One of my most favourite of daisies is the Dandelion. Round, soft, golden yellow, a spit of petals that is in fact a composition of tiny flower heads, which eventually all create their own separate seed head and feathery parachute which forms a delightful round, white, silky pompom. The flower head often faces towards the sun and usually closes as evening approaches keeping the many flowers safe in the darkness. There is wonderful advice in a saying about dandelions ~
- ‘Blow the clocks near fields of crops.’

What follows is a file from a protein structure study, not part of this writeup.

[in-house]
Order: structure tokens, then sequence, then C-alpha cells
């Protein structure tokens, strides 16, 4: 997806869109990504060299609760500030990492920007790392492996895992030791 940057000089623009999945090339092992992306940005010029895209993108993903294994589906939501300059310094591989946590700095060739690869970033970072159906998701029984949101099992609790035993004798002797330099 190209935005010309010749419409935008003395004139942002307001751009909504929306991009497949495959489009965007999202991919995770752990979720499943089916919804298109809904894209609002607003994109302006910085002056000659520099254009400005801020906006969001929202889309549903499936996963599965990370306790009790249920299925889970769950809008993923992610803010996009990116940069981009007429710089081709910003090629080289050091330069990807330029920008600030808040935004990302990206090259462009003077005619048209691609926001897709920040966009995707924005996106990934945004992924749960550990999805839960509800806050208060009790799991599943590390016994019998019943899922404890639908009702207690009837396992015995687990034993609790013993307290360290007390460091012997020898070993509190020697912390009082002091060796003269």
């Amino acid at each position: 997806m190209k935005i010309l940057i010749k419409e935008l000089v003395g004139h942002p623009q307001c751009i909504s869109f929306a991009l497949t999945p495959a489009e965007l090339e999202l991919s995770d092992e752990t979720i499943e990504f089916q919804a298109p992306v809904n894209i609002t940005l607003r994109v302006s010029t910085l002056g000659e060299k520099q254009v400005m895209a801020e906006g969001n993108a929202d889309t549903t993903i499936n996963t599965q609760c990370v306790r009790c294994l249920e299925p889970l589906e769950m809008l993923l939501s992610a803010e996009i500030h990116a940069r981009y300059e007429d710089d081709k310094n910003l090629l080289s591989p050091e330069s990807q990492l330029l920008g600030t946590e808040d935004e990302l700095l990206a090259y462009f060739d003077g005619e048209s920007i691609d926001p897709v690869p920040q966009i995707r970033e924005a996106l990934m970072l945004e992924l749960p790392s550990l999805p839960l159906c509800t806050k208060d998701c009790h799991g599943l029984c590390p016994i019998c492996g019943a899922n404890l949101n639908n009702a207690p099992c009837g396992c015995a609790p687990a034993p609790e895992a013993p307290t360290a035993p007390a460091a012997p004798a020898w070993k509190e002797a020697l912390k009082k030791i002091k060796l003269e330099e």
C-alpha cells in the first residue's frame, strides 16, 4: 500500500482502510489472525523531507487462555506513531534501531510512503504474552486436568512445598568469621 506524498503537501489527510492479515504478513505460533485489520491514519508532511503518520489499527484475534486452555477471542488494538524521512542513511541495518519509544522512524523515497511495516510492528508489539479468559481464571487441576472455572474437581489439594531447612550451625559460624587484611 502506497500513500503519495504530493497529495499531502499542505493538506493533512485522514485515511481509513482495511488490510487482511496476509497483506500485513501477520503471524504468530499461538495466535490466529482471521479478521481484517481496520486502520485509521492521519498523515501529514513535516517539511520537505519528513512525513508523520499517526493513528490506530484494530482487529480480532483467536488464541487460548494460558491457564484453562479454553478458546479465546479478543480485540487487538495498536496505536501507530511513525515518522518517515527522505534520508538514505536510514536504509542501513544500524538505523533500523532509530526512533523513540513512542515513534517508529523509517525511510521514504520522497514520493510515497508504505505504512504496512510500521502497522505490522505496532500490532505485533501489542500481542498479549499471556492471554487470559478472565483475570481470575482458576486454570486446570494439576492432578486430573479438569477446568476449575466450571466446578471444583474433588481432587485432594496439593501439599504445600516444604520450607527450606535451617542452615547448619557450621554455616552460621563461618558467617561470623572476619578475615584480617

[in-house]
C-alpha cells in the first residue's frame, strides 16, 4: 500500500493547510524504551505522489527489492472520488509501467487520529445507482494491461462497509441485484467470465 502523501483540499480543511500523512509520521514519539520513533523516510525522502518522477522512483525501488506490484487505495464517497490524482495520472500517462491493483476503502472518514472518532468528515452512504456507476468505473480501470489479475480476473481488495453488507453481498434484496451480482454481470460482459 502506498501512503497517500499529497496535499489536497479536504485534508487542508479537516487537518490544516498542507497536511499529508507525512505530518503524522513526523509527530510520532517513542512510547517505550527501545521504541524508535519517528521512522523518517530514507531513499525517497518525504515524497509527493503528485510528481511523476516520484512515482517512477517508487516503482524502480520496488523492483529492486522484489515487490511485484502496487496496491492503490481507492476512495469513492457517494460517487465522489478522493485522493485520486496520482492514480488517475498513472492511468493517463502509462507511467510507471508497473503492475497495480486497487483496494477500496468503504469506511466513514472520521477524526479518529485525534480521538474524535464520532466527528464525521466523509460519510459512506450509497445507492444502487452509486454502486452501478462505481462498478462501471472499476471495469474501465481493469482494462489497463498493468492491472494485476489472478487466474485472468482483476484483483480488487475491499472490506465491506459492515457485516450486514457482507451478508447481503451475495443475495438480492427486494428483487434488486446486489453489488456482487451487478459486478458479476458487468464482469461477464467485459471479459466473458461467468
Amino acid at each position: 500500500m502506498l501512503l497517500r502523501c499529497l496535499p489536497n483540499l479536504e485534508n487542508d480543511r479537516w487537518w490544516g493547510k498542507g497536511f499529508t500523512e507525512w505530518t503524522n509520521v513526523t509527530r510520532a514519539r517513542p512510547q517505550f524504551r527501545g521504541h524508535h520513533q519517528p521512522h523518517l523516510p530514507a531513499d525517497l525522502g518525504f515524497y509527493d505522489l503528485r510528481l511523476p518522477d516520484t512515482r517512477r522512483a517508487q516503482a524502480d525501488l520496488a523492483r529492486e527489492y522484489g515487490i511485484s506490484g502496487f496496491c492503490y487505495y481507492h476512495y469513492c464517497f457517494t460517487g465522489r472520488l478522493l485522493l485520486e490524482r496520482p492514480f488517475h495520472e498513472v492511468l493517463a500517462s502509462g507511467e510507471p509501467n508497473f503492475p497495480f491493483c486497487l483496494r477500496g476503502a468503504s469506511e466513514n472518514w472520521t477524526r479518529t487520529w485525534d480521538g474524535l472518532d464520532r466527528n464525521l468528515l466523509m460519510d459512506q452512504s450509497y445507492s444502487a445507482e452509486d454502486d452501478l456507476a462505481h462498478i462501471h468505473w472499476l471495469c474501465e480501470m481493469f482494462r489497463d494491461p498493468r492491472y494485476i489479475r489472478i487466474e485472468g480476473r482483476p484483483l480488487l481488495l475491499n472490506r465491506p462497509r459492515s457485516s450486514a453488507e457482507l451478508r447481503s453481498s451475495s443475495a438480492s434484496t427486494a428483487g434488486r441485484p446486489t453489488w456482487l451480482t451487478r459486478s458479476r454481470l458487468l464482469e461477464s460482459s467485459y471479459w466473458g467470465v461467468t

It has long been known that dandelions are the gold mines of the garden; they help other plants to crop more heavily and if allowed to grow around orchards and berry bushes, the fruits are said to generally ripen more quickly.
Dandelion - Taraxacum officinale
Dandelion clock or seed head
Dandelions have always been used as an extra salad vegetable. Their leaves (the youngest and most tender) make a wonderful addition tossed in a salad. The flower heads are often used in the making of wines and soft drinks. The roots are sometimes roasted and crushed – hot water is then poured on to the root to make a type of coffee. They help to clear the body of extra water but should never be eaten or drunk whilst taking medicines.